Divide and rule.
That, said senior teacher at the Alexandra School, Leslie Lett, is a key tactic of Principal Jeff Broomes in his management of that educational organisation.
“I am convinced that is one of his tactics. Divide and rule is a tactic that has been discredited but that does not mean that people would not use it,” the head of the English Department said.
He was giving evidence at the Commission of Enquiry into Alexandra today at the Wildey Gymnasium, Garfield Sobers Sports Complex.
Lett said there was a minority of temporary teachers who, because they did not have tenure might have felt vulnerable, as compared to permanent teachers, 90 per cent of whom had issues with the principal.
The witness said he believed both sets of teachers were committed to Alexandra, but that there were occasions when Broomes tried to divide them, including suggestion that one group was more committed than the other.
“He plays to that and this is one example where he would try to divide where the junior staff would say ‘wait the senior staff did not do anything’,” he said in reference to differences of opinion on curriculum changes.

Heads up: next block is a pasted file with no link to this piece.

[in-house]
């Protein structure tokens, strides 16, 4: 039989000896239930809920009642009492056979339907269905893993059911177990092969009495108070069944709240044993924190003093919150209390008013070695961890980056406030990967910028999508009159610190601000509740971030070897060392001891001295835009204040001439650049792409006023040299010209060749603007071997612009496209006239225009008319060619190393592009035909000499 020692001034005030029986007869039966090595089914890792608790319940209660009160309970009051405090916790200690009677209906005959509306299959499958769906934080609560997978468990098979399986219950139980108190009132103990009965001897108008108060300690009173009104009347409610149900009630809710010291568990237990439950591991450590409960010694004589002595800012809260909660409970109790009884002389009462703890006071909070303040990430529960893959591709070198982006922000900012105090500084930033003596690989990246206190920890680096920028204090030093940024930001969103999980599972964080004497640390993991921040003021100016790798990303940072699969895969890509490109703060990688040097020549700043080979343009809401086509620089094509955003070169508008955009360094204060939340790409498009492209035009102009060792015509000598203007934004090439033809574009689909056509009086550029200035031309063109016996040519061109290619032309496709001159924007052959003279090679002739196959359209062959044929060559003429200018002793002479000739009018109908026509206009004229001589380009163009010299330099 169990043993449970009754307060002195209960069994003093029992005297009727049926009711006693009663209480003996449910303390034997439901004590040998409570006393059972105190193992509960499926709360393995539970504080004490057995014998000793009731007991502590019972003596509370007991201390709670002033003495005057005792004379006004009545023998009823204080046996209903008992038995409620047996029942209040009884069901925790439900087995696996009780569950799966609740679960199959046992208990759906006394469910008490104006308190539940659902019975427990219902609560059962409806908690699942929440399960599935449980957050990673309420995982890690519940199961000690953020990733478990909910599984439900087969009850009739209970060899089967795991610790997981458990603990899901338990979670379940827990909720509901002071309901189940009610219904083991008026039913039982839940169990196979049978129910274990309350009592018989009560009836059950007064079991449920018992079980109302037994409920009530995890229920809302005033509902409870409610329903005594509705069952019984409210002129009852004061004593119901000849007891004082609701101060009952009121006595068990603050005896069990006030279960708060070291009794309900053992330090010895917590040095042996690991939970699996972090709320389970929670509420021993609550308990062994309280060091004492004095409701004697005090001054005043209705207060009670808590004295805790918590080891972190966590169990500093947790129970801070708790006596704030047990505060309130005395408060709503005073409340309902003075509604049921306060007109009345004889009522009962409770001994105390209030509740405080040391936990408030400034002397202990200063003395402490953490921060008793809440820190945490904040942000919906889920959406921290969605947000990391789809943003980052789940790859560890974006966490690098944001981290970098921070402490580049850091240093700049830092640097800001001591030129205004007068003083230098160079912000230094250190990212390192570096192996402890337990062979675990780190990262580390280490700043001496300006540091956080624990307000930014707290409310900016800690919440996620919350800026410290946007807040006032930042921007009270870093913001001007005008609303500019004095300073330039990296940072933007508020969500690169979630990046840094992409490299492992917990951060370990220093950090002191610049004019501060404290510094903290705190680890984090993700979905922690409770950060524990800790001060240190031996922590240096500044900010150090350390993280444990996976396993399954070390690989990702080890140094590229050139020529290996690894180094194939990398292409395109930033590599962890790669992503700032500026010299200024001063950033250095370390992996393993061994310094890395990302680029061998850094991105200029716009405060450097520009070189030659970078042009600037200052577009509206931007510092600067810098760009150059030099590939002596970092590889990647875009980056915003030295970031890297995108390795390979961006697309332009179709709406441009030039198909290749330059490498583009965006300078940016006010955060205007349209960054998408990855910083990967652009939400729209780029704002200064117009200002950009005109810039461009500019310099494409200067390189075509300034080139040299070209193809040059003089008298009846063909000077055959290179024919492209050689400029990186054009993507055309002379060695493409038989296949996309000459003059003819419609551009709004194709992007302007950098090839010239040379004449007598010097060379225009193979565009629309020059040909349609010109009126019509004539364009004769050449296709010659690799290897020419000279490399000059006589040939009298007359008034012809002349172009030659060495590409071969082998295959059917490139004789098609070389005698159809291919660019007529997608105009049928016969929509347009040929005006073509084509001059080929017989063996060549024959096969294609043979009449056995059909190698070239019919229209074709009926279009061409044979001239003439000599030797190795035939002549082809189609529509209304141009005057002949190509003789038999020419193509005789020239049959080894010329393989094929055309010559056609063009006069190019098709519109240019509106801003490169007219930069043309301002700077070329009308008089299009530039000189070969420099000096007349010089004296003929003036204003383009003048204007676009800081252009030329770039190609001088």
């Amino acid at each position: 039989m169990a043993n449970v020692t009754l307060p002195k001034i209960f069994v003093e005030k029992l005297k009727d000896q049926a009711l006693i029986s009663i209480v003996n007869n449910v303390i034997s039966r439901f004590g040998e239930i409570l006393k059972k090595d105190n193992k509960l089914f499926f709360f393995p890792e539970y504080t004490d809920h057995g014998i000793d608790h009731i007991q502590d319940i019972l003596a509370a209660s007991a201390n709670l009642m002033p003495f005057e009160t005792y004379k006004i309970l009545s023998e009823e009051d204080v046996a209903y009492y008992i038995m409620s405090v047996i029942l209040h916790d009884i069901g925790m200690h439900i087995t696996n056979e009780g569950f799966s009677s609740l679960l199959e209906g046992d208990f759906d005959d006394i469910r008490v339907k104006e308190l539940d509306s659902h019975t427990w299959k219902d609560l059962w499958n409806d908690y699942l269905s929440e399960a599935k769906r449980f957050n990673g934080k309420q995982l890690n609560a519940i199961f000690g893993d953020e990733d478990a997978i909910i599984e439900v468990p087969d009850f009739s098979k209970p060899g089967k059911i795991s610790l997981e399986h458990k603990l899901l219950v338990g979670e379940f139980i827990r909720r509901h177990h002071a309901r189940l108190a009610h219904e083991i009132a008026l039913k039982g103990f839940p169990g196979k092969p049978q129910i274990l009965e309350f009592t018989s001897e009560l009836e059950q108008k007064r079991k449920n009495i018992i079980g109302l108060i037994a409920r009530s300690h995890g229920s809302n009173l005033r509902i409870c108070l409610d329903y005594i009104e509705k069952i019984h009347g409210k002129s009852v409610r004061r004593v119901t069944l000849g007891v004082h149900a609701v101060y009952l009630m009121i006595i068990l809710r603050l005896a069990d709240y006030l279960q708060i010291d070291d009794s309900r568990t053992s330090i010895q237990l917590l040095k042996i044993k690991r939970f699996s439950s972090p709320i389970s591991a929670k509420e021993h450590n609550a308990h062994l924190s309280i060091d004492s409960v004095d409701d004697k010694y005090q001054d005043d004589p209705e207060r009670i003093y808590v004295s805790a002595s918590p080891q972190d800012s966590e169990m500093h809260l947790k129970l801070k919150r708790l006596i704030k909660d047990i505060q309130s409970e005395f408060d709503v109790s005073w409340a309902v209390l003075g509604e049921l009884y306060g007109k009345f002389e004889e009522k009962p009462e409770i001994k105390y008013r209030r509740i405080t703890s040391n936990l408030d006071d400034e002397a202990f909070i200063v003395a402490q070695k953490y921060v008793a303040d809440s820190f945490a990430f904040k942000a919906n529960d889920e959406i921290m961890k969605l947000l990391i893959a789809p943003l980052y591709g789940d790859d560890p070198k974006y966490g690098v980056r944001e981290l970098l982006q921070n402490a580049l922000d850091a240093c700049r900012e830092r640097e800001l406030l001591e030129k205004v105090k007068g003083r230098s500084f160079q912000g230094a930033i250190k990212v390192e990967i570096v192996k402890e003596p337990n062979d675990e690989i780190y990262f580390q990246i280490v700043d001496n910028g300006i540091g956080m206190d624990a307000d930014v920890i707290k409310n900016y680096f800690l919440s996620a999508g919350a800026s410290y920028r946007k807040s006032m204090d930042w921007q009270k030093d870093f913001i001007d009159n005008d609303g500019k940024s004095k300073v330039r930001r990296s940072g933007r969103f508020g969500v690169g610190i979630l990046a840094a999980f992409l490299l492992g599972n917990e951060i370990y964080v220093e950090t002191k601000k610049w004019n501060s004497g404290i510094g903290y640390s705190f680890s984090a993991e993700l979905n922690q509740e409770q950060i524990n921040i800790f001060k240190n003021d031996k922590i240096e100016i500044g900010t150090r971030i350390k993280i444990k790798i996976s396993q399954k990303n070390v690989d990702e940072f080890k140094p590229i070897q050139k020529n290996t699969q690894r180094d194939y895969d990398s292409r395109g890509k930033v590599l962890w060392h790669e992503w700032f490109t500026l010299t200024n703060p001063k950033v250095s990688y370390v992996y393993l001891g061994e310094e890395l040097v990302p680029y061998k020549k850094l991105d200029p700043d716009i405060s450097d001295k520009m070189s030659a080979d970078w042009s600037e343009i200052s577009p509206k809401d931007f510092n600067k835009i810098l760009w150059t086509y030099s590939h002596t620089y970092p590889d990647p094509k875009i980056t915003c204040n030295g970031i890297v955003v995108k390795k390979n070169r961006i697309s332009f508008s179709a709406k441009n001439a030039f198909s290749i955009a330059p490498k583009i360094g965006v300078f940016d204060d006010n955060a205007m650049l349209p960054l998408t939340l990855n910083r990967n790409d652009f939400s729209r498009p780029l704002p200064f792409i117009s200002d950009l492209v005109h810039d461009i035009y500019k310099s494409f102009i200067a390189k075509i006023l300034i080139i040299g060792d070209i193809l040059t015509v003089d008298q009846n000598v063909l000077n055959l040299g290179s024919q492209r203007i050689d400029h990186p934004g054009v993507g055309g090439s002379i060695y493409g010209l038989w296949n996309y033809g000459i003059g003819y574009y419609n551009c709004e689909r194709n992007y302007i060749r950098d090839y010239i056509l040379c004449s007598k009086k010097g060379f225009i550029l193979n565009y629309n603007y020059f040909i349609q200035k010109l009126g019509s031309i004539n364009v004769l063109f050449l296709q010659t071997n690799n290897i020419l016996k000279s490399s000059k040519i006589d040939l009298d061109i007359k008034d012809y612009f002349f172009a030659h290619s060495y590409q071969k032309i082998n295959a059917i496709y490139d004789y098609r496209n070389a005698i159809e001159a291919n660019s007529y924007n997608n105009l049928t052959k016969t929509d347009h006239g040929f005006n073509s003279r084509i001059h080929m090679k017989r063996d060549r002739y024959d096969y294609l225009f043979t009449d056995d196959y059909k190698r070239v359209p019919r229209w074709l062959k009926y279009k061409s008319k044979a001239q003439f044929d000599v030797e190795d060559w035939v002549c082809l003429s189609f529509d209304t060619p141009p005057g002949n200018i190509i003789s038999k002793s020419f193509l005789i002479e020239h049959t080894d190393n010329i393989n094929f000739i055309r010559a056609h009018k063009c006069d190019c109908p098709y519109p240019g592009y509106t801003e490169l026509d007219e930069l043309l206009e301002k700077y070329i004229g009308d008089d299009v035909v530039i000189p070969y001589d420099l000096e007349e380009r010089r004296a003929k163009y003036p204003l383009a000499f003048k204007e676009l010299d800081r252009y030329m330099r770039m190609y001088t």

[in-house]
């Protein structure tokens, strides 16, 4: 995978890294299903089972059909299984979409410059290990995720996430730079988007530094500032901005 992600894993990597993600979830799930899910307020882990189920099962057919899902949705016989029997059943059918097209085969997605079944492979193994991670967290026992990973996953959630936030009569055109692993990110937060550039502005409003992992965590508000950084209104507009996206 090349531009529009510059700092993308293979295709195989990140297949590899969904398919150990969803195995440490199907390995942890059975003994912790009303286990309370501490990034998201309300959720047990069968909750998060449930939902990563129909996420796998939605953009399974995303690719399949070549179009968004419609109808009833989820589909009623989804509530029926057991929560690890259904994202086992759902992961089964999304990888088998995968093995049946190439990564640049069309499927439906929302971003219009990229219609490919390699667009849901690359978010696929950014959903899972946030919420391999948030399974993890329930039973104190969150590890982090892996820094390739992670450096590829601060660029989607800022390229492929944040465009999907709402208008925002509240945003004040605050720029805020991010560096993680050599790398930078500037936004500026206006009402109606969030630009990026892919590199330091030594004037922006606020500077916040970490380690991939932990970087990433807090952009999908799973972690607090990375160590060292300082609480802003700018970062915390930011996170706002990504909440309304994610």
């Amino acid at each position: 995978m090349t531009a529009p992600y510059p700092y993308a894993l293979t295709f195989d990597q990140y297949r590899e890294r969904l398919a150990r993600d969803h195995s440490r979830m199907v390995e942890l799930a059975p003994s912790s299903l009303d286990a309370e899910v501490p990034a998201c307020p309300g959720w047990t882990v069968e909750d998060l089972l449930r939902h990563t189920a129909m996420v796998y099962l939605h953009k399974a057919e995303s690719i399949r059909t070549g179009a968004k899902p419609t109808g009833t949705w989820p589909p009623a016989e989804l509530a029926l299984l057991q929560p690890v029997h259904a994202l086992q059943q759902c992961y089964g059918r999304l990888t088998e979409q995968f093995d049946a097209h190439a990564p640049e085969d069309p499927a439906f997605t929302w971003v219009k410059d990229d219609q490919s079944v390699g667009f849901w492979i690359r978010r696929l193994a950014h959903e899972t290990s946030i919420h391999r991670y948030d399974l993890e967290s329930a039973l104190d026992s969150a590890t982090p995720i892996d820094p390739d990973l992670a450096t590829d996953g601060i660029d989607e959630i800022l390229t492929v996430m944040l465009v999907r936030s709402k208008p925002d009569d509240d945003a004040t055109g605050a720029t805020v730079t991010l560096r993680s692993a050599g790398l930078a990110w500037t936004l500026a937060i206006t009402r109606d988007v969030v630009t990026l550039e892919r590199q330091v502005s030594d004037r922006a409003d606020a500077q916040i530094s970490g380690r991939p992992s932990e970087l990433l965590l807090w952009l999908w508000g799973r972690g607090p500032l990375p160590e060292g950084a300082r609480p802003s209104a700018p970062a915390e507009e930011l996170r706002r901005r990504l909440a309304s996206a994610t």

Lett said the only time he became aware of a “hardening” of relations between permanent and temporary Alexandra teachers was in the 2010 inspection report on the school.
He said his own relations with temporary teachers was “very good” and that Broomes could not dictate such.
“I would say that my relationship with the junior staff is cordial, professional and good,” he stated. Lett also said he was aware of a view that many of the female senior teachers, who attended Alexandra, were “the problem” and that Broomes was happy to espouse that view.
“You would hear some teachers say that the old scholars are the problem, that has been said. He (Broomes) wants to paint it that way if he can tell me it is the blasted women who were students there.”
The former teacher of the year also told the commission he was not special, and his colleagues at Alexandra had the same qualities as he.
“I am not an exception at the Alexandra School… I don’t put myself as being radically different from any other teacher. I think the commitment of all teachers is equal to mine, even the temporary ones, Sir,” he said while being examined by Vernon Smith, QC, counsel for the principal. “I want to make it clear that the qualities you have seen in me are also seen in my colleagues.” (SC)